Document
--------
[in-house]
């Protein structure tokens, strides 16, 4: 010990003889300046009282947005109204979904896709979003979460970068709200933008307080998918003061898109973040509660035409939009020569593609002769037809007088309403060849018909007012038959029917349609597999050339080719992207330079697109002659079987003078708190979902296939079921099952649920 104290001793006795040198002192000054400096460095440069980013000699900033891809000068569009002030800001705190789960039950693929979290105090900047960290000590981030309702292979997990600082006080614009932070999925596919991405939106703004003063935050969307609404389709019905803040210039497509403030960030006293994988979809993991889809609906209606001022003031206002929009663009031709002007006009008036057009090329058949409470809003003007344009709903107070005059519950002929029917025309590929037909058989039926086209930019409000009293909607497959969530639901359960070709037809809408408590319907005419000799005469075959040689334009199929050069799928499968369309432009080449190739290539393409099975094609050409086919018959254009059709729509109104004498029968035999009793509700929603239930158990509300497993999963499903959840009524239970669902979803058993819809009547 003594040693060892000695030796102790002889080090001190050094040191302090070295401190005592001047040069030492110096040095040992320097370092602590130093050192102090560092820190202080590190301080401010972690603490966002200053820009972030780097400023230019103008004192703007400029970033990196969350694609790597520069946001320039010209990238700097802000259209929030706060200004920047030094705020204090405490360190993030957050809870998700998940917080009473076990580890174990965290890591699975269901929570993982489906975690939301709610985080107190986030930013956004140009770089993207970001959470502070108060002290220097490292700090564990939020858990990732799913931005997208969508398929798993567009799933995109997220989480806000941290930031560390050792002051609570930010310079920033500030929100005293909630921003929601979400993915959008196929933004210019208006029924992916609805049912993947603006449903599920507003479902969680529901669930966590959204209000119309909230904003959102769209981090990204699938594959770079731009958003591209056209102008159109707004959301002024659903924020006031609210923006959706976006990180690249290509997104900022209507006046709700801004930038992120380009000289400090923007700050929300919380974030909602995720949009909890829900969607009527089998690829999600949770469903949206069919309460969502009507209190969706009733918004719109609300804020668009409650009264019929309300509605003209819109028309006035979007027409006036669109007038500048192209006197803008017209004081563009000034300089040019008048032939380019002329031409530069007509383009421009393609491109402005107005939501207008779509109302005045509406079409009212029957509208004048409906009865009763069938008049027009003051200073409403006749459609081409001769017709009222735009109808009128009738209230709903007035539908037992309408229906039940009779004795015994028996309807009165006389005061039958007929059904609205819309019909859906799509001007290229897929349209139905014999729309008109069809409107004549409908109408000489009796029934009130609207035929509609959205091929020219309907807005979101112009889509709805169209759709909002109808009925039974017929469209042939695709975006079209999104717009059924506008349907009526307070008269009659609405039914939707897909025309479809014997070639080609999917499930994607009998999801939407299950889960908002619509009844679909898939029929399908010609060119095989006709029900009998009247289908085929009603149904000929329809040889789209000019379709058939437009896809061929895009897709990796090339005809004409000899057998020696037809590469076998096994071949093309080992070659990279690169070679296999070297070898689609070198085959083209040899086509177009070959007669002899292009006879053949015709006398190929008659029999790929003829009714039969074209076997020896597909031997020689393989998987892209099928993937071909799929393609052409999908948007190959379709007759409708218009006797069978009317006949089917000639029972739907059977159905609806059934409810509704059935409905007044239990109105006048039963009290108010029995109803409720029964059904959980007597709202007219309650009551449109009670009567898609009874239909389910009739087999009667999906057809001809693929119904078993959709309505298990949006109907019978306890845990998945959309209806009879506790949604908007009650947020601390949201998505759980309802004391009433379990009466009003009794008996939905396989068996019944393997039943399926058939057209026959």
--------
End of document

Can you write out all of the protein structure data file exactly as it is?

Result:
[in-house]
């Protein structure tokens, strides 16, 4: 010990003889300046009282947005109204979904896709979003979460970068709200933008307080998918003061898109973040509660035409939009020569593609002769037809007088309403060849018909007012038959029917349609597999050339080719992207330079697109002659079987003078708190979902296939079921099952649920 104290001793006795040198002192000054400096460095440069980013000699900033891809000068569009002030800001705190789960039950693929979290105090900047960290000590981030309702292979997990600082006080614009932070999925596919991405939106703004003063935050969307609404389709019905803040210039497509403030960030006293994988979809993991889809609906209606001022003031206002929009663009031709002007006009008036057009090329058949409470809003003007344009709903107070005059519950002929029917025309590929037909058989039926086209930019409000009293909607497959969530639901359960070709037809809408408590319907005419000799005469075959040689334009199929050069799928499968369309432009080449190739290539393409099975094609050409086919018959254009059709729509109104004498029968035999009793509700929603239930158990509300497993999963499903959840009524239970669902979803058993819809009547 003594040693060892000695030796102790002889080090001190050094040191302090070295401190005592001047040069030492110096040095040992320097370092602590130093050192102090560092820190202080590190301080401010972690603490966002200053820009972030780097400023230019103008004192703007400029970033990196969350694609790597520069946001320039010209990238700097802000259209929030706060200004920047030094705020204090405490360190993030957050809870998700998940917080009473076990580890174990965290890591699975269901929570993982489906975690939301709610985080107190986030930013956004140009770089993207970001959470502070108060002290220097490292700090564990939020858990990732799913931005997208969508398929798993567009799933995109997220989480806000941290930031560390050792002051609570930010310079920033500030929100005293909630921003929601979400993915959008196929933004210019208006029924992916609805049912993947603006449903599920507003479902969680529901669930966590959204209000119309909230904003959102769209981090990204699938594959770079731009958003591209056209102008159109707004959301002024659903924020006031609210923006959706976006990180690249290509997104900022209507006046709700801004930038992120380009000289400090923007700050929300919380974030909602995720949009909890829900969607009527089998690829999600949770469903949206069919309460969502009507209190969706009733918004719109609300804020668009409650009264019929309300509605003209819109028309006035979007027409006036669109007038500048192209006197803008017209004081563009000034300089040019008048032939380019002329031409530069007509383009421009393609491109402005107005939501207008779509109302005045509406079409009212029957509208004048409906009865009763069938008049027009003051200073409403006749459609081409001769017709009222735009109808009128009738209230709903007035539908037992309408229906039940009779004795015994028996309807009165006389005061039958007929059904609205819309019909859906799509001007290229897929349209139905014999729309008109069809409107004549409908109408000489009796029934009130609207035929509609959205091929020219309907807005979101112009889509709805169209759709909002109808009925039974017929469209042939695709975006079209999104717009059924506008349907009526307070008269009659609405039914939707897909025309479809014997070639080609999917499930994607009998999801939407299950889960908002619509009844679909898939029929399908010609060119095989006709029900009998009247289908085929009603149904000929329809040889789209000019379709058939437009896809061929895009897709990796090339005809004409000899057998020696037809590469076998096994071949093309080992070659990279690169070679296999070297070898689609070198085959083209040899086509177009070959007669002899292009006879053949015709006398190929008659029999790929003829009714039969074209076997020896597909031997020689393989998987892209099928993937071909799929393609052409999908948007190959379709007759409708218009006797069978009317006949089917000639029972739907059977159905609806059934409810509704059935409905007044239990109105006048039963009290108010029995109803409720029964059904959980007597709202007219309650009551449109009670009567898609009874239909389910009739087999009667999906057809001809693929119904078993959709309505298990949006109907019978306890845990998945959309209806009879506790949604908007009650947020601390949201998505759980309802004391009433379990009466009003009794008996939905396989068996019944393997039943399926058939057209026959």